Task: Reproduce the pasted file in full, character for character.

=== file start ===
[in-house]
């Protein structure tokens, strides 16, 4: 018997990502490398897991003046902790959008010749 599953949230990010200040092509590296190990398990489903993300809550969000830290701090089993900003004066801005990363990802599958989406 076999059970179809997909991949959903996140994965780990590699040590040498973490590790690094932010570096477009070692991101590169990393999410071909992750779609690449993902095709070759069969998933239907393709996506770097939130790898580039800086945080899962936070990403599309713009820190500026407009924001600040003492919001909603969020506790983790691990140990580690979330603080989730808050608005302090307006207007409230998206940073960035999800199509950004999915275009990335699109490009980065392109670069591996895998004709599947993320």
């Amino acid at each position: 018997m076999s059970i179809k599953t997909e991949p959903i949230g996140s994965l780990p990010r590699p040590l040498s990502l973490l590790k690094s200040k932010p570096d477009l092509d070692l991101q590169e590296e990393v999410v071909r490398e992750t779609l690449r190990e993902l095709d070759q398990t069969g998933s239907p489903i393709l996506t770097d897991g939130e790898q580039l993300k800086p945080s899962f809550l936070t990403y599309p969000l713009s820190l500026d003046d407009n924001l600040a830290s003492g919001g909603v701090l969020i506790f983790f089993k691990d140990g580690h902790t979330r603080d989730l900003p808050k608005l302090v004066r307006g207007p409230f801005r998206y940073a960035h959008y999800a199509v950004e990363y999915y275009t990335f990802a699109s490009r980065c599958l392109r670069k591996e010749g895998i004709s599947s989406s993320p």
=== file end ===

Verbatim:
[in-house]
């Protein structure tokens, strides 16, 4: 018997990502490398897991003046902790959008010749 599953949230990010200040092509590296190990398990489903993300809550969000830290701090089993900003004066801005990363990802599958989406 076999059970179809997909991949959903996140994965780990590699040590040498973490590790690094932010570096477009070692991101590169990393999410071909992750779609690449993902095709070759069969998933239907393709996506770097939130790898580039800086945080899962936070990403599309713009820190500026407009924001600040003492919001909603969020506790983790691990140990580690979330603080989730808050608005302090307006207007409230998206940073960035999800199509950004999915275009990335699109490009980065392109670069591996895998004709599947993320």
């Amino acid at each position: 018997m076999s059970i179809k599953t997909e991949p959903i949230g996140s994965l780990p990010r590699p040590l040498s990502l973490l590790k690094s200040k932010p570096d477009l092509d070692l991101q590169e590296e990393v999410v071909r490398e992750t779609l690449r190990e993902l095709d070759q398990t069969g998933s239907p489903i393709l996506t770097d897991g939130e790898q580039l993300k800086p945080s899962f809550l936070t990403y599309p969000l713009s820190l500026d003046d407009n924001l600040a830290s003492g919001g909603v701090l969020i506790f983790f089993k691990d140990g580690h902790t979330r603080d989730l900003p808050k608005l302090v004066r307006g207007p409230f801005r998206y940073a960035h959008y999800a199509v950004e990363y999915y275009t990335f990802a699109s490009r980065c599958l392109r670069k591996e010749g895998i004709s599947s989406s993320p």